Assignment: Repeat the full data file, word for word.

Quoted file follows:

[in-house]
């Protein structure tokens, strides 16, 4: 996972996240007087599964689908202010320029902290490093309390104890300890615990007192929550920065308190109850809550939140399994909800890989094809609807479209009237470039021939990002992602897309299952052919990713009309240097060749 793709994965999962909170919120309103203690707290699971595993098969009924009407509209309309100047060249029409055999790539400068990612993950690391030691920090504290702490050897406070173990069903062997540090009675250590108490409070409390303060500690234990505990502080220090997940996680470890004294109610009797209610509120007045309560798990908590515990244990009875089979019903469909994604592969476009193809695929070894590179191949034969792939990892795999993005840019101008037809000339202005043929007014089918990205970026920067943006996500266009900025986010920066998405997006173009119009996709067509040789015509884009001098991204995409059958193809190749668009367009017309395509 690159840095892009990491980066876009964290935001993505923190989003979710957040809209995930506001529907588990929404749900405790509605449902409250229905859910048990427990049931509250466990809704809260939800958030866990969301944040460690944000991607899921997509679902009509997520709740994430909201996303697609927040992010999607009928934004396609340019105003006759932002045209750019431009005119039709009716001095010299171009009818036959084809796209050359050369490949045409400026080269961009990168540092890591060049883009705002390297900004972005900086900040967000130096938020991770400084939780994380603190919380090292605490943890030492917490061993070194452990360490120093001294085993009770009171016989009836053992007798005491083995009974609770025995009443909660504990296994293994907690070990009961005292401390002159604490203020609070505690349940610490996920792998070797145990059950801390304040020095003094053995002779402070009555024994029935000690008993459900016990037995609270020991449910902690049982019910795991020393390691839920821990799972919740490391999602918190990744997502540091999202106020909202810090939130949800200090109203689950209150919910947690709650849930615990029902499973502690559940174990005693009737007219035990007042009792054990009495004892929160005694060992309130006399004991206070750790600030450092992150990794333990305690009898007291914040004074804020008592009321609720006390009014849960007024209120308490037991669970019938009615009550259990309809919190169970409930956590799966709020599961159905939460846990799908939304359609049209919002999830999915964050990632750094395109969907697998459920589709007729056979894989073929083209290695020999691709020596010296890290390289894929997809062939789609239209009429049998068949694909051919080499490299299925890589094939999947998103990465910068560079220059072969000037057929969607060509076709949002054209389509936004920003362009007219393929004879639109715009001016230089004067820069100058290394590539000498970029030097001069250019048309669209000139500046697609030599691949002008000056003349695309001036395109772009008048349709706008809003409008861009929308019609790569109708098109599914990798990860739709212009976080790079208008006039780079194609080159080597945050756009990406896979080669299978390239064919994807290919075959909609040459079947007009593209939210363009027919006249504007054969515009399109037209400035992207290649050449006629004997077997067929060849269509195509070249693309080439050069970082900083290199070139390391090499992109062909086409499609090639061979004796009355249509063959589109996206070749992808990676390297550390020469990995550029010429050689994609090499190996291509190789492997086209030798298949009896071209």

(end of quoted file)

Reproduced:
[in-house]
């Protein structure tokens, strides 16, 4: 996972996240007087599964689908202010320029902290490093309390104890300890615990007192929550920065308190109850809550939140399994909800890989094809609807479209009237470039021939990002992602897309299952052919990713009309240097060749 793709994965999962909170919120309103203690707290699971595993098969009924009407509209309309100047060249029409055999790539400068990612993950690391030691920090504290702490050897406070173990069903062997540090009675250590108490409070409390303060500690234990505990502080220090997940996680470890004294109610009797209610509120007045309560798990908590515990244990009875089979019903469909994604592969476009193809695929070894590179191949034969792939990892795999993005840019101008037809000339202005043929007014089918990205970026920067943006996500266009900025986010920066998405997006173009119009996709067509040789015509884009001098991204995409059958193809190749668009367009017309395509 690159840095892009990491980066876009964290935001993505923190989003979710957040809209995930506001529907588990929404749900405790509605449902409250229905859910048990427990049931509250466990809704809260939800958030866990969301944040460690944000991607899921997509679902009509997520709740994430909201996303697609927040992010999607009928934004396609340019105003006759932002045209750019431009005119039709009716001095010299171009009818036959084809796209050359050369490949045409400026080269961009990168540092890591060049883009705002390297900004972005900086900040967000130096938020991770400084939780994380603190919380090292605490943890030492917490061993070194452990360490120093001294085993009770009171016989009836053992007798005491083995009974609770025995009443909660504990296994293994907690070990009961005292401390002159604490203020609070505690349940610490996920792998070797145990059950801390304040020095003094053995002779402070009555024994029935000690008993459900016990037995609270020991449910902690049982019910795991020393390691839920821990799972919740490391999602918190990744997502540091999202106020909202810090939130949800200090109203689950209150919910947690709650849930615990029902499973502690559940174990005693009737007219035990007042009792054990009495004892929160005694060992309130006399004991206070750790600030450092992150990794333990305690009898007291914040004074804020008592009321609720006390009014849960007024209120308490037991669970019938009615009550259990309809919190169970409930956590799966709020599961159905939460846990799908939304359609049209919002999830999915964050990632750094395109969907697998459920589709007729056979894989073929083209290695020999691709020596010296890290390289894929997809062939789609239209009429049998068949694909051919080499490299299925890589094939999947998103990465910068560079220059072969000037057929969607060509076709949002054209389509936004920003362009007219393929004879639109715009001016230089004067820069100058290394590539000498970029030097001069250019048309669209000139500046697609030599691949002008000056003349695309001036395109772009008048349709706008809003409008861009929308019609790569109708098109599914990798990860739709212009976080790079208008006039780079194609080159080597945050756009990406896979080669299978390239064919994807290919075959909609040459079947007009593209939210363009027919006249504007054969515009399109037209400035992207290649050449006629004997077997067929060849269509195509070249693309080439050069970082900083290199070139390391090499992109062909086409499609090639061979004796009355249509063959589109996206070749992808990676390297550390020469990995550029010429050689994609090499190996291509190789492997086209030798298949009896071209």